Fall 2013, Thursdays, Milner 216, 4:00-4:50 PM

Date: November 21

"  The Mathematics of Fluid Motion "
 Adam Larios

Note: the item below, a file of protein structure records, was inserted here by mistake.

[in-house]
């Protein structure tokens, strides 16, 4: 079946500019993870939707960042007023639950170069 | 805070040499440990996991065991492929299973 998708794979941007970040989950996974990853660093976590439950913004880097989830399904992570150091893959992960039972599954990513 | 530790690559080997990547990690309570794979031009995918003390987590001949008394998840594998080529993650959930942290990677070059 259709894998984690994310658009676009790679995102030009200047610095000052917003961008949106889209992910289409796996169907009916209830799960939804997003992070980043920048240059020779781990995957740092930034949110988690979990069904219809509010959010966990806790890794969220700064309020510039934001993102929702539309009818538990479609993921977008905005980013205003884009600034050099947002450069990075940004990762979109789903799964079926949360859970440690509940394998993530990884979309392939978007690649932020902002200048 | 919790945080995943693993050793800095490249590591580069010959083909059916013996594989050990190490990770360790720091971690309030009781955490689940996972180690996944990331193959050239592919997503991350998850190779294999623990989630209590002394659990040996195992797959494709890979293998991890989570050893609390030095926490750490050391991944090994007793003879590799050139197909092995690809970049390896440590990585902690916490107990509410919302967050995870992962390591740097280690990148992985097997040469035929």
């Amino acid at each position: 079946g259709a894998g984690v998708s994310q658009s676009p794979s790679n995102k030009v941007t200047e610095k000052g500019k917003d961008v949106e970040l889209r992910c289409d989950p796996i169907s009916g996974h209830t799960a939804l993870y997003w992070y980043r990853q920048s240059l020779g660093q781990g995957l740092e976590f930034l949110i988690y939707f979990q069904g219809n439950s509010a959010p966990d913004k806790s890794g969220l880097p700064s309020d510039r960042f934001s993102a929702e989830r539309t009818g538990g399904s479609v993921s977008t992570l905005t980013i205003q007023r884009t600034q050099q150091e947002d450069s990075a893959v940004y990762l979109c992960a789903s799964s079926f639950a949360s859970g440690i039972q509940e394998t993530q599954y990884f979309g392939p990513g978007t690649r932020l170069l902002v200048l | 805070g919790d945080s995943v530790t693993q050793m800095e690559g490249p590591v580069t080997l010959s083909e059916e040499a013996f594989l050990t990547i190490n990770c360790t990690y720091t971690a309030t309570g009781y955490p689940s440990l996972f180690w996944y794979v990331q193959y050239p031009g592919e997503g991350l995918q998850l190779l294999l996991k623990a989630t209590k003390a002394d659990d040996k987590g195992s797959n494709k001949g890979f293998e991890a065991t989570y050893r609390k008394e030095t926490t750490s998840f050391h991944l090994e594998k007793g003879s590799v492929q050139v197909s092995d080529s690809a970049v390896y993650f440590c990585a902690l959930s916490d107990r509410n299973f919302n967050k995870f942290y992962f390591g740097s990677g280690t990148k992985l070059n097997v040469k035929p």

One of the most difficult problems in mathematics and physics is to find an accurate, practical description of turbulent flows. Turbulence is ubiquitous in nature, occurring in very diverse physical settings, such as aerodynamics, geophysics, weather and climate modeling, ocean and atmospheric flows, star formation, blood flow in the heart, and many others. This problem is not only untenable by current mathematical tools, but direct numerical simulation of detailed turbulent flows has proven to be computationally prohibitive, even using the most powerful state-of-the-art computers. A major piece of the puzzle of understanding these phenomena is widely believed to lie in a system of nonlinear PDEs known as the Navier-Stokes equations, which are the subject of one of the seven $1,000,000 Clay Millennium Prize problems. I will discuss give an introduction to the Navier-Stokes equations and discuss their relationship to turbulence and the Millennium problem.